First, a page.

Supination of the foot occurs when your weight rolls onto the outer edges of your feet. Another name for supination is underpronation.
In a normal stride, your foot should roll inward a bit (pronate) so that your weight is on the ball of your foot. Then you push off the big toe. If you supinate, most of your weight falls on the outside of your foot and you push off from your outer toes instead.
If the mechanics of your foot are a little bit off, it can throw off the alignment of your entire body. Excessive supination of your feet can lead to:
- back and hip pain
- stress on the knee
- ankle injuries
- inflammation of the sole, called plantar fasciitis
If you supinate, you’ll need to do some exercises to strengthen and stretch the muscles and tendons affected by the improper foot position.
Supination is usually a result of an inherited problem with the structure of your foot. In other words, it may run in families. Supination may also be caused by weakness in certain muscles of your foot, ankle, and leg. The lack of strength may be a result of:
- improper shoes
- misalignment of the body
- prior injury to the foot that damaged your tendons or muscles
Wearing rigid, tight shoes all the time can cause problems. And since your feet are the foundation of your body, foot problems can throw your whole body out of alignment. An excessively supinated foot can’t adapt to the surface it’s walking on. This means that the surrounding bones and muscles have to work differently to maintain your posture and balance. Over time, this can lead to tension in various parts of your body, including the calves, knees, hips, and back. Prolonged tension often leads to injuries.
If you suspect that you’re supinating when you walk or run, or you’re suffering from unexplained pain in the lower back, hip, shin, ankle, arch, or heel, it may be a good idea to get a gait analysis to determine if supination is the reason. Treatment depends on the severity of your case but is typically aimed at correcting the supination to prevent future injuries.
To help treat excessive supination of the foot:
- Select lightweight shoes with extra cushioning and ample room in the toes.
- Wear running shoes specifically designed for underpronators or supinators. Be careful because most running shoes cater to people who overpronate, as overpronation is more common than supination.
- Wear orthotic insoles designed for underpronation. You can buy these insoles in stores, although a podiatrist will likely recommend custom-made insoles.
- Work with a physical therapist to strengthen the muscles in your legs and feet and to loosen tight tendons.
Surgery is not usually done to treat supination.
Light stretches and exercises can help with issues caused by excessive supination. The stretches are designed to relieve some of the tension in the feet and calf muscles.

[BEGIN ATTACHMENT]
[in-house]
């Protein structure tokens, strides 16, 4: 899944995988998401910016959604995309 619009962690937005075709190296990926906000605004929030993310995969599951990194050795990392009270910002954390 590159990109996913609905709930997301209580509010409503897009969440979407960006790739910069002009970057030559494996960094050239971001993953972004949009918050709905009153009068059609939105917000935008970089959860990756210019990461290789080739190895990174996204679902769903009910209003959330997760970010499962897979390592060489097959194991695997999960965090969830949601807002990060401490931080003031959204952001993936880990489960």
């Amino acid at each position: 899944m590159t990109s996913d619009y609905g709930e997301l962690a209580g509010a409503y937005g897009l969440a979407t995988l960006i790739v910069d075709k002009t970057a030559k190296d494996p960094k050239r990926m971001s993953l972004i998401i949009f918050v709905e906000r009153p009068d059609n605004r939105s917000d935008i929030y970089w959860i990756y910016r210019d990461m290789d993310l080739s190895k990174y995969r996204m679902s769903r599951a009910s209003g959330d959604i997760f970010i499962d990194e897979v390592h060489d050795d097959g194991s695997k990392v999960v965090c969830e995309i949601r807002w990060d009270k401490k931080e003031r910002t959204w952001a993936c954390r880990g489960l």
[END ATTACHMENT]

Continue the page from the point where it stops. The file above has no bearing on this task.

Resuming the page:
Jumping rope helps retrain your body on how it interacts with the ground. Try jumping rope barefoot on a carpeted or soft floor. Light jumping rope is also an excellent warmup for other activities.
Calf and Achilles tendon stretch
Supinators tend to have tight calves and Achilles tendons.
How to do the stretch:
- Place your hands on the wall or a table or chair.
- Step one leg back a few feet behind you, with both feet planted on the floor.
- Keep your back leg straight as you bend your front knee until you feel a stretch along your back leg’s calf muscle and along the back of your ankle.
Plantar fascia stretch
Excessive supination can lead to excessive strain on the ligament that connects your heel and toes, called the plantar fascia. The result is a condition called plantar fasciitis.
How to do the stretch:
- Sit in a chair and cross your right ankle just above the knee of your left leg.
- Grab your toes with your right hand and slowly pull the toes back toward the front of your ankle.
- Hold for 10 seconds and then repeat on the other side.
Tibialis anterior (shin muscle) stretch
The tibialis anterior muscle is located right at the front of your lower leg next to your shin bone. Tightness or pain in this muscle, often referred to as “shin splints,” could be caused by tension of the foot and crunching of the toes often seen in people who supinate.
How to do the stretch:
- Take off your shoes and place your hands on a wall.
- Bend your front knee slightly. Keep that foot firmly planted on the ground.
- Place the other foot a little behind you with your toes pointed down, so the top of your toes lightly touch the ground.
- Slowly bend your front leg until you feel your shin muscle begin to stretch.
- Hold for 20 seconds and then switch legs.
You can use the following methods to help you determine if you’re experience excessive supination of the foot:
Examine the wear pattern of an old pair of shoes
Normal wear on shoes goes from the outside edge of the heel toward the center. If instead your shoes are more worn out on the outer edge of the sole, you may be a supinator.
Get your feet wet
Take off your shoes and socks. Wet your feet and with your entire weight, step on a surface where you can see your foot print. If you can’t find a good surface, use a brown paper bag. If about half of your arch is showing on the surface, then you most likely have a normal foot pattern. However, if very little or none of the arch is outlined, you are likely a supinator.
Have a gait analysis performed by a podiatrist or sports therapist
The best way to know if you’re a supinator is to undergo a gait analysis by a podiatrist or a sports therapist who is trained to diagnose issues with the feet. It will usually involve walking or running on a treadmill.